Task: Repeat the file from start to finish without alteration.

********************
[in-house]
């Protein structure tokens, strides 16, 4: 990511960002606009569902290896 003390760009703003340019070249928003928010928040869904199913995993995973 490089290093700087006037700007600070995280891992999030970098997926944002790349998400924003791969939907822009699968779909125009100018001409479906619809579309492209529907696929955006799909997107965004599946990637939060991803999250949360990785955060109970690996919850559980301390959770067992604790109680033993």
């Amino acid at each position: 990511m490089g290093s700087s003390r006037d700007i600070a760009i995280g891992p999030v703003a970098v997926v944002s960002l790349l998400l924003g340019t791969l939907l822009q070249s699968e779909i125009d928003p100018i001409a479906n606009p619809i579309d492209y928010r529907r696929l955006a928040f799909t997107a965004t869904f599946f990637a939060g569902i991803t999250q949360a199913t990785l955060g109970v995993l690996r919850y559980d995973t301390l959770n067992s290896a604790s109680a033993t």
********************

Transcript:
[in-house]
């Protein structure tokens, strides 16, 4: 990511960002606009569902290896 003390760009703003340019070249928003928010928040869904199913995993995973 490089290093700087006037700007600070995280891992999030970098997926944002790349998400924003791969939907822009699968779909125009100018001409479906619809579309492209529907696929955006799909997107965004599946990637939060991803999250949360990785955060109970690996919850559980301390959770067992604790109680033993």
């Amino acid at each position: 990511m490089g290093s700087s003390r006037d700007i600070a760009i995280g891992p999030v703003a970098v997926v944002s960002l790349l998400l924003g340019t791969l939907l822009q070249s699968e779909i125009d928003p100018i001409a479906n606009p619809i579309d492209y928010r529907r696929l955006a928040f799909t997107a965004t869904f599946f990637a939060g569902i991803t999250q949360a199913t990785l955060g109970v995993l690996r919850y559980d995973t301390l959770n067992s290896a604790s109680a033993t």